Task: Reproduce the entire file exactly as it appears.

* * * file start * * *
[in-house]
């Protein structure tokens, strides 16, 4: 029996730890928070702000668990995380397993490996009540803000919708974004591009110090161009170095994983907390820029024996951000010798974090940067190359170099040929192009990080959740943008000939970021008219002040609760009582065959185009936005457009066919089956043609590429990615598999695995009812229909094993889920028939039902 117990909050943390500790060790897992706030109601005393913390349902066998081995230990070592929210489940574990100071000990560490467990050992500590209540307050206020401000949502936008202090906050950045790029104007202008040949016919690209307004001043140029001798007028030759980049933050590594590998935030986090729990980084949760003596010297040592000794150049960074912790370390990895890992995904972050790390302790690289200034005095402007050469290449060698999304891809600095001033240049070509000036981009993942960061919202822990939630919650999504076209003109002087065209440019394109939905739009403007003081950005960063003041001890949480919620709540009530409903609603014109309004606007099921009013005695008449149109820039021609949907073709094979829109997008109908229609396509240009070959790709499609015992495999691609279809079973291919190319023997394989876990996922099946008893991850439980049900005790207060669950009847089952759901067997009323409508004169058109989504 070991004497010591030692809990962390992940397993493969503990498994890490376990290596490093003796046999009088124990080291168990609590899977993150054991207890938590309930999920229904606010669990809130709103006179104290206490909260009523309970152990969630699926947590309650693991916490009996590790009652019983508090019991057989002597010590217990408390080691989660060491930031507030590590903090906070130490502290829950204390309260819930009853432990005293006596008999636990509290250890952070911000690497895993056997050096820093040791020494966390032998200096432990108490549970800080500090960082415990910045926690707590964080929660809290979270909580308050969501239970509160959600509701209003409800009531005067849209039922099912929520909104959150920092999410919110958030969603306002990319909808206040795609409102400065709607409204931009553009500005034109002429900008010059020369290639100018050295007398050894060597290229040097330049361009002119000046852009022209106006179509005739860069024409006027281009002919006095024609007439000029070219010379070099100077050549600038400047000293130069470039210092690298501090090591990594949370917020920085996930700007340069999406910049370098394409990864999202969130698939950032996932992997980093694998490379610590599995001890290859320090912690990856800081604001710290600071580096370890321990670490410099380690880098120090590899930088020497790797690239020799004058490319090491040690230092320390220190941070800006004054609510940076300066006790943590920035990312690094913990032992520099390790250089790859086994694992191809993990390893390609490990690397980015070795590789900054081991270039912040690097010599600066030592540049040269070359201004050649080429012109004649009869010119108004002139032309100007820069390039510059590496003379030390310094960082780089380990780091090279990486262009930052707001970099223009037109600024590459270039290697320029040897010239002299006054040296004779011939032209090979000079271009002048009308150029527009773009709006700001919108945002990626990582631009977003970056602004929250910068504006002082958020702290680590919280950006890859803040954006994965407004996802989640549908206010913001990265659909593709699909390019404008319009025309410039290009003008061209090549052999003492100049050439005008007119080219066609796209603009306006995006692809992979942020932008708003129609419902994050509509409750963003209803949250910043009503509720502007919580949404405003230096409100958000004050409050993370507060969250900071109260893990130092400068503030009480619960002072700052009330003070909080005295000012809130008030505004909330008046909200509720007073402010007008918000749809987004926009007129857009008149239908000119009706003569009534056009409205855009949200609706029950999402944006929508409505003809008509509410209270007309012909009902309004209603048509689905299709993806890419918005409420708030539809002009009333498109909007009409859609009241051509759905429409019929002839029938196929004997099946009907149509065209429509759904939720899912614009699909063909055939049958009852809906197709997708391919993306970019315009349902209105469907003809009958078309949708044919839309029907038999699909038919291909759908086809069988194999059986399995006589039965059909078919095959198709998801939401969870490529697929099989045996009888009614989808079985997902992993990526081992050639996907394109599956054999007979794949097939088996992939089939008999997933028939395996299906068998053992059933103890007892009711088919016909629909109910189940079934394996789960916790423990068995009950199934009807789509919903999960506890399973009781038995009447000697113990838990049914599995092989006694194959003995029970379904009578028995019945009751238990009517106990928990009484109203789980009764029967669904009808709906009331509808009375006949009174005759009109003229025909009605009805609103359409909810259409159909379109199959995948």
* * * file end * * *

[in-house]
């Protein structure tokens, strides 16, 4: 029996730890928070702000668990995380397993490996009540803000919708974004591009110090161009170095994983907390820029024996951000010798974090940067190359170099040929192009990080959740943008000939970021008219002040609760009582065959185009936005457009066919089956043609590429990615598999695995009812229909094993889920028939039902 117990909050943390500790060790897992706030109601005393913390349902066998081995230990070592929210489940574990100071000990560490467990050992500590209540307050206020401000949502936008202090906050950045790029104007202008040949016919690209307004001043140029001798007028030759980049933050590594590998935030986090729990980084949760003596010297040592000794150049960074912790370390990895890992995904972050790390302790690289200034005095402007050469290449060698999304891809600095001033240049070509000036981009993942960061919202822990939630919650999504076209003109002087065209440019394109939905739009403007003081950005960063003041001890949480919620709540009530409903609603014109309004606007099921009013005695008449149109820039021609949907073709094979829109997008109908229609396509240009070959790709499609015992495999691609279809079973291919190319023997394989876990996922099946008893991850439980049900005790207060669950009847089952759901067997009323409508004169058109989504 070991004497010591030692809990962390992940397993493969503990498994890490376990290596490093003796046999009088124990080291168990609590899977993150054991207890938590309930999920229904606010669990809130709103006179104290206490909260009523309970152990969630699926947590309650693991916490009996590790009652019983508090019991057989002597010590217990408390080691989660060491930031507030590590903090906070130490502290829950204390309260819930009853432990005293006596008999636990509290250890952070911000690497895993056997050096820093040791020494966390032998200096432990108490549970800080500090960082415990910045926690707590964080929660809290979270909580308050969501239970509160959600509701209003409800009531005067849209039922099912929520909104959150920092999410919110958030969603306002990319909808206040795609409102400065709607409204931009553009500005034109002429900008010059020369290639100018050295007398050894060597290229040097330049361009002119000046852009022209106006179509005739860069024409006027281009002919006095024609007439000029070219010379070099100077050549600038400047000293130069470039210092690298501090090591990594949370917020920085996930700007340069999406910049370098394409990864999202969130698939950032996932992997980093694998490379610590599995001890290859320090912690990856800081604001710290600071580096370890321990670490410099380690880098120090590899930088020497790797690239020799004058490319090491040690230092320390220190941070800006004054609510940076300066006790943590920035990312690094913990032992520099390790250089790859086994694992191809993990390893390609490990690397980015070795590789900054081991270039912040690097010599600066030592540049040269070359201004050649080429012109004649009869010119108004002139032309100007820069390039510059590496003379030390310094960082780089380990780091090279990486262009930052707001970099223009037109600024590459270039290697320029040897010239002299006054040296004779011939032209090979000079271009002048009308150029527009773009709006700001919108945002990626990582631009977003970056602004929250910068504006002082958020702290680590919280950006890859803040954006994965407004996802989640549908206010913001990265659909593709699909390019404008319009025309410039290009003008061209090549052999003492100049050439005008007119080219066609796209603009306006995006692809992979942020932008708003129609419902994050509509409750963003209803949250910043009503509720502007919580949404405003230096409100958000004050409050993370507060969250900071109260893990130092400068503030009480619960002072700052009330003070909080005295000012809130008030505004909330008046909200509720007073402010007008918000749809987004926009007129857009008149239908000119009706003569009534056009409205855009949200609706029950999402944006929508409505003809008509509410209270007309012909009902309004209603048509689905299709993806890419918005409420708030539809002009009333498109909007009409859609009241051509759905429409019929002839029938196929004997099946009907149509065209429509759904939720899912614009699909063909055939049958009852809906197709997708391919993306970019315009349902209105469907003809009958078309949708044919839309029907038999699909038919291909759908086809069988194999059986399995006589039965059909078919095959198709998801939401969870490529697929099989045996009888009614989808079985997902992993990526081992050639996907394109599956054999007979794949097939088996992939089939008999997933028939395996299906068998053992059933103890007892009711088919016909629909109910189940079934394996789960916790423990068995009950199934009807789509919903999960506890399973009781038995009447000697113990838990049914599995092989006694194959003995029970379904009578028995019945009751238990009517106990928990009484109203789980009764029967669904009808709906009331509808009375006949009174005759009109003229025909009605009805609103359409909810259409159909379109199959995948």